Market Update Summer 2022
The S&P 500 had its worst first half of a year in more than 5 decades and so did the Bond market. What happens next? My assessment is that S&P 500 Index bottoms setting stage for stocks to rally over next twelve months. A normal Bear market last on average 11 month and declines 28% on average. This Bear market is in its 7th month and has given up intra-day gains of 24.5% from it’s high. The decline in stock values reflect stagflation economic conditions. The S&P 500 Index could decline another 4% from here if economy is just in a shallow recession (3% or less contraction in real economic growth).
Historically, many investors who moved out of stocks during down markets did not fare as well as those who stayed the course at this point. A hypothetical investor who missed just the best 10 days in the market over the past 4 decades could have reduced their long-term gains by 55% according to Fidelity research. Many of those best days occur after a Bear market bottom.
S&P 500 Index declines a median 23% into a short mild recession. We are already there considering this year’s stock declines and negative economic growth for the first two quarters. Expect a sharp rebound after this Bear bottom is in. The largest average returns occur from a market bottom to a few months out. In total the S&P has risen 59% on average during the 14 months period following a bottom according to research by CFRA. Investors must stay the course to recoup unrealized losses.
Furthermore, after 20% decline threshold is reached, in most past Bear markets without deep prolong recession, a low was in within two months (third quarter), and forward returns over the next 12 months tend to be better than average with a median return of 23.9% 78% time since 1945 according to Bespoke.
Presently, an economic slowdown is priced into earnings growth but not a pro-long recession. Recent Retail sales report confirmed that the consumer spending is cutting back (almost 70% of U.S. economy is consumer spending). The University of Michigan consumer sentiment survey hit an all-time low that does not bode well for consumer spending. Decreasing wealth effect will lower consumer spending along with higher energy prices. Real median household income is declining. On the other hand, household debt service payments as percent of disposable income are exceptionally low. The cushion in extra discretionary income due to low debt service payments will fade as Fed policy make credit more expensive in household finances. All this means earnings estimates should be lower than projected. I do not expect them to crater as in a recession.
Earnings is now the focus for markets. Analysts lowered their earnings estimates for the second quarter but not by much according to FactSet. As a result, the S&P 500 index is expected to report its lowest earnings growth since Q4 2020. More S&P 500 companies are issuing negative earnings guidance for 2022 but not at an alarming level. Companies are concerned about a recession. Earnings growth estimates of 8.5% and 9% for 2022, and 2023 respectively are too rosy given slowing economy. Analyst typically overestimate earnings late in the cycle, so investors are weary of Analyst estimates. The second quarter earnings season will be the telltale on whether Analyst are right.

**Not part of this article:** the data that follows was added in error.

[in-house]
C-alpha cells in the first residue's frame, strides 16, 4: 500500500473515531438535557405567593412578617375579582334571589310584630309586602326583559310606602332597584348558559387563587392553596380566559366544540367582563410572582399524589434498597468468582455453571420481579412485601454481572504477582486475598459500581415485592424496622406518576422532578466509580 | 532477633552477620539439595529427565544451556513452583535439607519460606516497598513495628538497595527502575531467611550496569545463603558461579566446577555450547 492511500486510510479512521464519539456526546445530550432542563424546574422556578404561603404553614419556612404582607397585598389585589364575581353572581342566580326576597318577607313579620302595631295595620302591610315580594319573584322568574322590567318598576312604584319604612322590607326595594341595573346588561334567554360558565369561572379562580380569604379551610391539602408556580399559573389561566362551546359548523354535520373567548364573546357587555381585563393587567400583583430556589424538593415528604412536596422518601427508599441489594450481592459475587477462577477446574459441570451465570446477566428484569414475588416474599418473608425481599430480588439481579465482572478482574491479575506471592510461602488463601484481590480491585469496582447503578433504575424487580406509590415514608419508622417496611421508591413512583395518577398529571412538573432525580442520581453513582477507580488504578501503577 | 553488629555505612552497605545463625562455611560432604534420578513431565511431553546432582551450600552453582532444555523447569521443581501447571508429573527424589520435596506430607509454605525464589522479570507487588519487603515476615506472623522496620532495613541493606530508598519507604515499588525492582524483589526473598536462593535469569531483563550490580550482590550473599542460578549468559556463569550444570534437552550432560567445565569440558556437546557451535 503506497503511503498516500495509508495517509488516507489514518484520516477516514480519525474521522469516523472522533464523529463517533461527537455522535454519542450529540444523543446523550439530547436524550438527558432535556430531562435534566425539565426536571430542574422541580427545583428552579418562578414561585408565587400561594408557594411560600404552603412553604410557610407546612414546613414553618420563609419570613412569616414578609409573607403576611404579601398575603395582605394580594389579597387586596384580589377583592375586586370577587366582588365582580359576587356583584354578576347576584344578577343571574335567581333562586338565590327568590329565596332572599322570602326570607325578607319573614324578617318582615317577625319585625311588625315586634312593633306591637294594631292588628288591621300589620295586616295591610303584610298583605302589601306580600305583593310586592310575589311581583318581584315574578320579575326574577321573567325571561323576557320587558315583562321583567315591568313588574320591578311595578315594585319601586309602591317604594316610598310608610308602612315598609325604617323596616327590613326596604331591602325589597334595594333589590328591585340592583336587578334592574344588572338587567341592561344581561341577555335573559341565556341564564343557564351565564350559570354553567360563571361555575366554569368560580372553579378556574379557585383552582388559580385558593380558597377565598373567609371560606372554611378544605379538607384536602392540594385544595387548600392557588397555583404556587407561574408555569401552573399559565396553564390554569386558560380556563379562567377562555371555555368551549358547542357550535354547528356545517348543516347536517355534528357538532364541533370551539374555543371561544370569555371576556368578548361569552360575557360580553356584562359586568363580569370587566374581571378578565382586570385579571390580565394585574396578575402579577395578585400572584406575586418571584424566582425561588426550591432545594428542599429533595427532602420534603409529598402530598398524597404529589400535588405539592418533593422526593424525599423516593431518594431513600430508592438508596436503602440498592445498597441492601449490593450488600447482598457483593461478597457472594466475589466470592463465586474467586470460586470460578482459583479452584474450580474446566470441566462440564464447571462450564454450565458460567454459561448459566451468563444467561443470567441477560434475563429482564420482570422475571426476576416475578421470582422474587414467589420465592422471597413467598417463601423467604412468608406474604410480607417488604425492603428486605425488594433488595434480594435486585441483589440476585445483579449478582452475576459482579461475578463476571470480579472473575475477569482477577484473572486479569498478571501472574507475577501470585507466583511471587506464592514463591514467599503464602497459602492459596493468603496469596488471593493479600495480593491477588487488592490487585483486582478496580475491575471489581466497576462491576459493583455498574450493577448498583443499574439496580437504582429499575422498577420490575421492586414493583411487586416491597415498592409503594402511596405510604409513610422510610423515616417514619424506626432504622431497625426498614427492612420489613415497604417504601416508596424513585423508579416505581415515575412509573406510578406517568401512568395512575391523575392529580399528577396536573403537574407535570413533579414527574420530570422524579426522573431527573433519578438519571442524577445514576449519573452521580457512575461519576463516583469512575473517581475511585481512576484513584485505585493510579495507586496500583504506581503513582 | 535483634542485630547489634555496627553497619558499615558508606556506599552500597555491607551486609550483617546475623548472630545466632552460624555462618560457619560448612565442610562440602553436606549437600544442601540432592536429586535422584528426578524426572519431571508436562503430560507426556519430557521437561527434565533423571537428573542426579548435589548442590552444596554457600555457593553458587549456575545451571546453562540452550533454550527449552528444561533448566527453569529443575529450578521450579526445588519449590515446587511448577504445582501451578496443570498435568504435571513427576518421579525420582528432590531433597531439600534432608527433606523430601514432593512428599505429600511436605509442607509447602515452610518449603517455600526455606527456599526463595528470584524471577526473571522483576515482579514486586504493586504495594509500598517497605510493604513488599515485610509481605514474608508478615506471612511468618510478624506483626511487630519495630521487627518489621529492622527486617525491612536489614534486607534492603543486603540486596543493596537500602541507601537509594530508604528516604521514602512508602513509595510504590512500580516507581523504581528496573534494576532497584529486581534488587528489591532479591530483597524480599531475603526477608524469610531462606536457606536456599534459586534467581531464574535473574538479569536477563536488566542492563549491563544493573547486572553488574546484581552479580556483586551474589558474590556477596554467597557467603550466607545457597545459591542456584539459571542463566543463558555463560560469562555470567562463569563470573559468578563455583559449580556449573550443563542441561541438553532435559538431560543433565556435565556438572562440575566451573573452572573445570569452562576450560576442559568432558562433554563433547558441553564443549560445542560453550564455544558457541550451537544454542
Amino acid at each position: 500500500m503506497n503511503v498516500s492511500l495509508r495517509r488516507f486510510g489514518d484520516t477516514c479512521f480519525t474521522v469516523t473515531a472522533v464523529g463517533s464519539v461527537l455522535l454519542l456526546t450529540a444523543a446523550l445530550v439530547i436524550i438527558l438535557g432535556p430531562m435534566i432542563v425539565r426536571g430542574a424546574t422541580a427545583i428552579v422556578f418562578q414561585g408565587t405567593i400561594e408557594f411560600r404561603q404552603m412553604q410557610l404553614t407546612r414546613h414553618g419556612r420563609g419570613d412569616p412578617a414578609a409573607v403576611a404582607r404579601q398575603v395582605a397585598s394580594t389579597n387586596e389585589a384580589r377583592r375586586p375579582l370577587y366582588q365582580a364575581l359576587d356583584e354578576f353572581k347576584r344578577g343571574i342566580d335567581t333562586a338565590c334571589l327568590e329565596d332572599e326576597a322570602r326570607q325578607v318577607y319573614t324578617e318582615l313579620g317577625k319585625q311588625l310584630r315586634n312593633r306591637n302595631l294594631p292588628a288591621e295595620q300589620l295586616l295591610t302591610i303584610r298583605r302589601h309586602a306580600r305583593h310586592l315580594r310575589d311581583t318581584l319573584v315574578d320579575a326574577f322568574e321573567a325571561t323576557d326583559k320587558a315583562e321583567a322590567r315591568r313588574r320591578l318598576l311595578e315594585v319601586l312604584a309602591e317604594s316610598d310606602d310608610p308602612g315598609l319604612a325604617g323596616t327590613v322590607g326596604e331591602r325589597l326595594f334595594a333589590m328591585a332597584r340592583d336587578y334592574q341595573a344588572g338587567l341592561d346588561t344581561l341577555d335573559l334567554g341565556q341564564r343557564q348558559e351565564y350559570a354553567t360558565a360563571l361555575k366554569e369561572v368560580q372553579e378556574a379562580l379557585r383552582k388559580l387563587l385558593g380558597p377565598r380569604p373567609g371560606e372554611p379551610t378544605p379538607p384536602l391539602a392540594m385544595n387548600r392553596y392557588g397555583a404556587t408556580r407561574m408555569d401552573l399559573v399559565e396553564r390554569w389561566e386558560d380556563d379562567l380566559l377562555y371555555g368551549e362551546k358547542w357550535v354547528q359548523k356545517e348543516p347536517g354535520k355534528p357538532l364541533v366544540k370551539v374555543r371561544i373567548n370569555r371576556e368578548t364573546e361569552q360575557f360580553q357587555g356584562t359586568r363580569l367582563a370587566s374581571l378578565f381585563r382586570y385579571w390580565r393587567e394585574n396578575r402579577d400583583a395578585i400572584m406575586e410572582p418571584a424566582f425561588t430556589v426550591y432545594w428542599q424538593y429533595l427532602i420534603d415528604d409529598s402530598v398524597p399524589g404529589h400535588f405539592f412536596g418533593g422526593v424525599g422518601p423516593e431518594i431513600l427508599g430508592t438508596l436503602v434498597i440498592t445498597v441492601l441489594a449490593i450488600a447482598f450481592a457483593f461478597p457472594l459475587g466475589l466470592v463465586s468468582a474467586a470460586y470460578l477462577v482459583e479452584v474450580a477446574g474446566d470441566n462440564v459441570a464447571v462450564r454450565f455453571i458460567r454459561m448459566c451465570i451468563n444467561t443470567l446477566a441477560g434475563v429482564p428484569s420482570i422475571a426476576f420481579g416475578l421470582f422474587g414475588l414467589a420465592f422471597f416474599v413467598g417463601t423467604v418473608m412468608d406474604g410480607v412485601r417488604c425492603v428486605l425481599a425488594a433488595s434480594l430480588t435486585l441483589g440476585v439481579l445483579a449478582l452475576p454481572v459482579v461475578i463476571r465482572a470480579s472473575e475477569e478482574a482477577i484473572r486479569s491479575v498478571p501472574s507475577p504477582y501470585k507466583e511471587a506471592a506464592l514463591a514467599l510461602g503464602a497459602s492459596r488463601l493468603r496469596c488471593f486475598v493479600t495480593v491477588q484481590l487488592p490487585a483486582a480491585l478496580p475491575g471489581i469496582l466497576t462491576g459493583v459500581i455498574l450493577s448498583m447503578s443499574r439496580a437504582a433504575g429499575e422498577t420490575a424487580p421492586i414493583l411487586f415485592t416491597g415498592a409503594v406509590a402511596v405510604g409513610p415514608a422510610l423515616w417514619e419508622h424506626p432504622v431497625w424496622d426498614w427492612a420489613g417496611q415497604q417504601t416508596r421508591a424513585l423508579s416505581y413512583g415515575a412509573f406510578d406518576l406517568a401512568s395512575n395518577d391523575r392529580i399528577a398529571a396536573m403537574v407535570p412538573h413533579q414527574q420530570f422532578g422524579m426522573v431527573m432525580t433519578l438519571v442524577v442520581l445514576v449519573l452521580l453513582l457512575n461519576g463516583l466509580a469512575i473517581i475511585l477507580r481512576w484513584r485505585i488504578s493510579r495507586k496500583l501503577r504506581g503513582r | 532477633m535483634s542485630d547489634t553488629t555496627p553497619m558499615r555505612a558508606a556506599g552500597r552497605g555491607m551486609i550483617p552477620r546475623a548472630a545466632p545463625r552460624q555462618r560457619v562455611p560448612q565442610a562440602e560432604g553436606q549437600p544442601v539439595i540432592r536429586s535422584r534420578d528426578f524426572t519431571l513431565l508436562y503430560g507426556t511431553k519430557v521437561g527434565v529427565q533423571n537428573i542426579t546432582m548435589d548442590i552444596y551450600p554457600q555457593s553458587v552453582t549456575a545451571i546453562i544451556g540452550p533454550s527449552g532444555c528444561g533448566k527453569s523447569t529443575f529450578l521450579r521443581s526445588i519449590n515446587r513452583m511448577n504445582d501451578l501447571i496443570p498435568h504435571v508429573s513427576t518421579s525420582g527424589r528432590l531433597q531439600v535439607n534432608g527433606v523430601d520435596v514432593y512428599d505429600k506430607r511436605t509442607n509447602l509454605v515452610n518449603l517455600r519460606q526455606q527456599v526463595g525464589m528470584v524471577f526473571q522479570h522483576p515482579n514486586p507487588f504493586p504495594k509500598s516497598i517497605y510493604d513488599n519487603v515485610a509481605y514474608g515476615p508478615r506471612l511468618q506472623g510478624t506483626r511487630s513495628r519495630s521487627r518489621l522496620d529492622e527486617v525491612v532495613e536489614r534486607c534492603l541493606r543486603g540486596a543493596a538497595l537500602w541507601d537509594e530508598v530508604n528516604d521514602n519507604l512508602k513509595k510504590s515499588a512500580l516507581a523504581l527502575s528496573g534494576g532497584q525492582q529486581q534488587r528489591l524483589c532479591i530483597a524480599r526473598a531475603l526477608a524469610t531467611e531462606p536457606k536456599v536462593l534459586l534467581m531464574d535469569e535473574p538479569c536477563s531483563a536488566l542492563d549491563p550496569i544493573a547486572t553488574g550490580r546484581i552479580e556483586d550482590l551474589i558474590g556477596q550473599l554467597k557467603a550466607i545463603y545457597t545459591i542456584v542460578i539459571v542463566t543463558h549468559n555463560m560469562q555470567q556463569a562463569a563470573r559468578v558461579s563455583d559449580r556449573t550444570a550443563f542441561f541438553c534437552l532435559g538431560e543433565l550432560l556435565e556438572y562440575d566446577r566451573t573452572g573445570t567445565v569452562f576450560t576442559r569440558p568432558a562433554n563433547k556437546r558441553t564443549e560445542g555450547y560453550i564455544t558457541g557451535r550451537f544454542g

The S&P 500 trades at 15.8 times forward earnings estimates. That is about an average multiple for the S&P 500 Index in an economy growing and not in a recession. However, those earnings estimates are too optimistic given softening spending, consumer sentiment, and tighter financial conditions. If the Fed continues to be aggressive with its rate hikes in the second half of the year, and economy does slip into recession, then earnings estimates would surely be cut by at least 20%. Of course, consumer spending headwinds and the aggressiveness of monetary policy could reverse course and save us from deep cut to earnings.
Profit margins, and valuations are adjusting to slower economic growth but not a full-blown recession. Profit margins for the median S&P 500 company are above average level for last five years but are declining from record high according to S&P Global. Profit margins should decline further as economy slows and cost of operating/labor stays high, just another headwind for stock valuations in the short run.
Investors who make decisions by looking backwards, it is like driving your car by looking through the rearview mirror, will not be successful long-term investors. Be forward looking to become a better investor, buy on extreme price weakness, after a lot of bad news is priced into stocks, to generate higher long-term returns.
CFRA research shows that since WWII, the S&P 500 Index rises 40% on average over the next 12 months after Bear market ends. Moreover, in the nineteen previous times the S&P 500 fell at least 15% in a single quarter (2Q22), the next quarter it rebounded 68% of the time by a median of 6.8%. Two quarters later, the S&P 500 has been up 100% of the time by a median of 13.0%. One year later, a 25.1% median gain 100% of the time.
What else? Historically, in a Mid-term election year, the fourth quarter along with the first two quarters of the following year, are among the best quarters according to CFRA. By the Fall the market will have discounted any recession, inflation should be moving lower, and the Fed should be shifting away from hawkish dovish commentary. History shows that next Bull market begins three months after the end of the bear market. I figure that the current Bear will bottom sometime before November.